The discussion in the article, as do many discussions of health care today, centers around the contrast between fee for service medicine and the various models of bundled payment and characterizes health care in the US as being fee for service. That is simplistic, because inpatient care is under the Prospective Payment System (DRGs) is not fee for service. In the US the situation is complex and we operate under a variety of incentives. The assumption that one incentive is better than another dominates much of the discussion. However, any time someone does health care for a living, no matter the particular incentive, a conflict exists. Fee for service medicine creates a positive cost incentive. Bundled payments provide negative incentives. Who's to say which is better for patients? There's room for vigorous debate.

The first paragraph of the article reads:

Episode-based, “bundled” payments have come to the forefront of the national discussion on combating rising healthcare costs. In the currently dominant fee-for-service model for reimbursement, hospitals, physicians, and postacute care providers file distinct claims and are paid separately for provided services even when they are related to a single episode of care. However, this approach to payment encourages fragmented care, with little incentive for resource stewardship, coordination, or communication across multiple providers. In contrast, bundled payments seek to align the interests of providers..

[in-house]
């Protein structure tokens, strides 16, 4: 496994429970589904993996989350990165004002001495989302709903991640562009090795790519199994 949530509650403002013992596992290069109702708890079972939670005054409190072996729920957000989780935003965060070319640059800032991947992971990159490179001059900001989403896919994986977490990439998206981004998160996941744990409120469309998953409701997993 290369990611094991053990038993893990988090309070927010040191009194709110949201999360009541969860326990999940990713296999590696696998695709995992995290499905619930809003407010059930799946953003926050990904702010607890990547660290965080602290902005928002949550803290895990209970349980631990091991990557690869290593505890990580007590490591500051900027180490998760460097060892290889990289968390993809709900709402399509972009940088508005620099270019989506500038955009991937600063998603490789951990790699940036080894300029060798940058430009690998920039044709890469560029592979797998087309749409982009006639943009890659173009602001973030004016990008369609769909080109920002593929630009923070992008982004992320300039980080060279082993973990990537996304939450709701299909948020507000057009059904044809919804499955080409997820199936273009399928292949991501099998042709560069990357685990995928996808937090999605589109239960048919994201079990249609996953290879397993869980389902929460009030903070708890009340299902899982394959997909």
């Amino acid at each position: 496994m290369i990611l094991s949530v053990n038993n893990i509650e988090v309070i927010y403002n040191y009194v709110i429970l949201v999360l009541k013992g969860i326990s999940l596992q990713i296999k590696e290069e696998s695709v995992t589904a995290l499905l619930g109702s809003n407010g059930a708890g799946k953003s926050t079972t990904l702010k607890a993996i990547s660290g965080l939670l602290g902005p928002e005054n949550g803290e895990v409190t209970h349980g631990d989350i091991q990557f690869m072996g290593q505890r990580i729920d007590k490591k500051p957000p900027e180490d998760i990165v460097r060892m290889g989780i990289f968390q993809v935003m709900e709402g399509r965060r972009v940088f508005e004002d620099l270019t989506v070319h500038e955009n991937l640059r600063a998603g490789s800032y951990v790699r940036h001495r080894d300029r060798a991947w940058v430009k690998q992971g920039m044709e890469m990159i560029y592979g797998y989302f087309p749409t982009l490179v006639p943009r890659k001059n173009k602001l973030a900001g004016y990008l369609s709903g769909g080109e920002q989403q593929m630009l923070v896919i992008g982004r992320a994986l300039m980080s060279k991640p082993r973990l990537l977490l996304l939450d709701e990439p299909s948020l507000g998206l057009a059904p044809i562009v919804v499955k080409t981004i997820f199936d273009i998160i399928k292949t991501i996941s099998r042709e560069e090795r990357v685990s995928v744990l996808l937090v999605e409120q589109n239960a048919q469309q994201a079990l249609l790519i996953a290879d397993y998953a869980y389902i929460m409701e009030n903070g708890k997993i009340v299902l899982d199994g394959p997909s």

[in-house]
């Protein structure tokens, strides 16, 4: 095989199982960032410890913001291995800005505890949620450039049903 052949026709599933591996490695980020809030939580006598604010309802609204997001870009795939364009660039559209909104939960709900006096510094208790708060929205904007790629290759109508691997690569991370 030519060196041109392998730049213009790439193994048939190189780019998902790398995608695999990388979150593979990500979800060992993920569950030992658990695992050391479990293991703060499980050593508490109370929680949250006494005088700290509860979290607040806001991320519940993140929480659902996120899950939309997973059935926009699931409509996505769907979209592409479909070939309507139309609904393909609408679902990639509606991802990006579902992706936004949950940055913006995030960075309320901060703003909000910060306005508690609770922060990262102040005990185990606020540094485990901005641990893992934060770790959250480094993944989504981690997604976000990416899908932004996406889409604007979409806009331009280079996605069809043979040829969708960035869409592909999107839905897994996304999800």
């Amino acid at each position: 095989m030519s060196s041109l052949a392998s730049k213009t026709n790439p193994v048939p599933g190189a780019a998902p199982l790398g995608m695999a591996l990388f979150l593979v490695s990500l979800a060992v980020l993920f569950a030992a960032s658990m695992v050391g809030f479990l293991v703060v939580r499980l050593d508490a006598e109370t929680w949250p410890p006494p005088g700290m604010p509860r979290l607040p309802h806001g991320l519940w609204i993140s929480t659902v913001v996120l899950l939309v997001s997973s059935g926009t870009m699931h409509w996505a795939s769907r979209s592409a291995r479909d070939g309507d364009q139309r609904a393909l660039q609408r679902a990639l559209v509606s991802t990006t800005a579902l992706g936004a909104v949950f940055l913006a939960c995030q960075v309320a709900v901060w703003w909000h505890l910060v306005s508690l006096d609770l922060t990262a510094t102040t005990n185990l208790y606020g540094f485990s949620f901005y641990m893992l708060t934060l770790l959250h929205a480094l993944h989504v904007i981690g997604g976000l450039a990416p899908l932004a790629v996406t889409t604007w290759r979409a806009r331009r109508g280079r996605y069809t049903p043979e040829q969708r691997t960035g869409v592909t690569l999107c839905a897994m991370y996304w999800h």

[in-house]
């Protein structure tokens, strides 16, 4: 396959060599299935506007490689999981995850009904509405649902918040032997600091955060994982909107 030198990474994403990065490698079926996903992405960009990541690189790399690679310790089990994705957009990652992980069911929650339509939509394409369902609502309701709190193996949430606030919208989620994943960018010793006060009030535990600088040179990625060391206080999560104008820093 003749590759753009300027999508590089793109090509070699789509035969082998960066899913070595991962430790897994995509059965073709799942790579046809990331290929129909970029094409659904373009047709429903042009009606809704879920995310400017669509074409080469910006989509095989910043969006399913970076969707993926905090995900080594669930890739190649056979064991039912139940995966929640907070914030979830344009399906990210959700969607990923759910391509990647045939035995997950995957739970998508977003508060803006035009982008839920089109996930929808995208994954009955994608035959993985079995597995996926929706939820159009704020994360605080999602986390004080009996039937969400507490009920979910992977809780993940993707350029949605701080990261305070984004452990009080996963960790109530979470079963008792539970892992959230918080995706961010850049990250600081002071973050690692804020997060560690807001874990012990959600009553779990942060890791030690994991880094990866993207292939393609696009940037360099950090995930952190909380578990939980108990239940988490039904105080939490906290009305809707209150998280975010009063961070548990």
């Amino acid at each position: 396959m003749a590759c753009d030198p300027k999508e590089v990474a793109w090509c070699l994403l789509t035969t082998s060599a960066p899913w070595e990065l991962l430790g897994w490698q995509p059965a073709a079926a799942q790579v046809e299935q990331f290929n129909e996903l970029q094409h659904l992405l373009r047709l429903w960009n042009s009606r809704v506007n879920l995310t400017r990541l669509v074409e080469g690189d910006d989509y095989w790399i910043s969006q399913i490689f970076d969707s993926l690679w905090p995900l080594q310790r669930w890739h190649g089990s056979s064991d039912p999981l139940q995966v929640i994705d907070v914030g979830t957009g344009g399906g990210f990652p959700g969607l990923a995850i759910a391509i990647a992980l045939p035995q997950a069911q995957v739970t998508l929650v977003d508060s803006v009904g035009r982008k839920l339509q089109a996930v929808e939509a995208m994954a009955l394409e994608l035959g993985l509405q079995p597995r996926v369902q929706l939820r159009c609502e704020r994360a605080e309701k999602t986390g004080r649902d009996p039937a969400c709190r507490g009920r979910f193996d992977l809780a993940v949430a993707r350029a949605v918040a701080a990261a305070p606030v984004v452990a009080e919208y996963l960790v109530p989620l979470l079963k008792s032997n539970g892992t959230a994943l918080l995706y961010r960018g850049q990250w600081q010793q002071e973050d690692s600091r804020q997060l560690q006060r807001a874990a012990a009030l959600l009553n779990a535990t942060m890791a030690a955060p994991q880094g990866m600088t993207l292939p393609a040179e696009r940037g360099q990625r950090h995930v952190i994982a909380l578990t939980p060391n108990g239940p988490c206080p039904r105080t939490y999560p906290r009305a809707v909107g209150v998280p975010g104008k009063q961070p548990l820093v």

Aside from the incorrect implication that hospitals are under fee for service reimbursement what about the alignment of interests that bundling purports to achieve? Under fee for service payment individual providers fight with the payer for reimbursement. Under bundled payment the fight is with each other for a piece of the pie. What kind of alignment is that?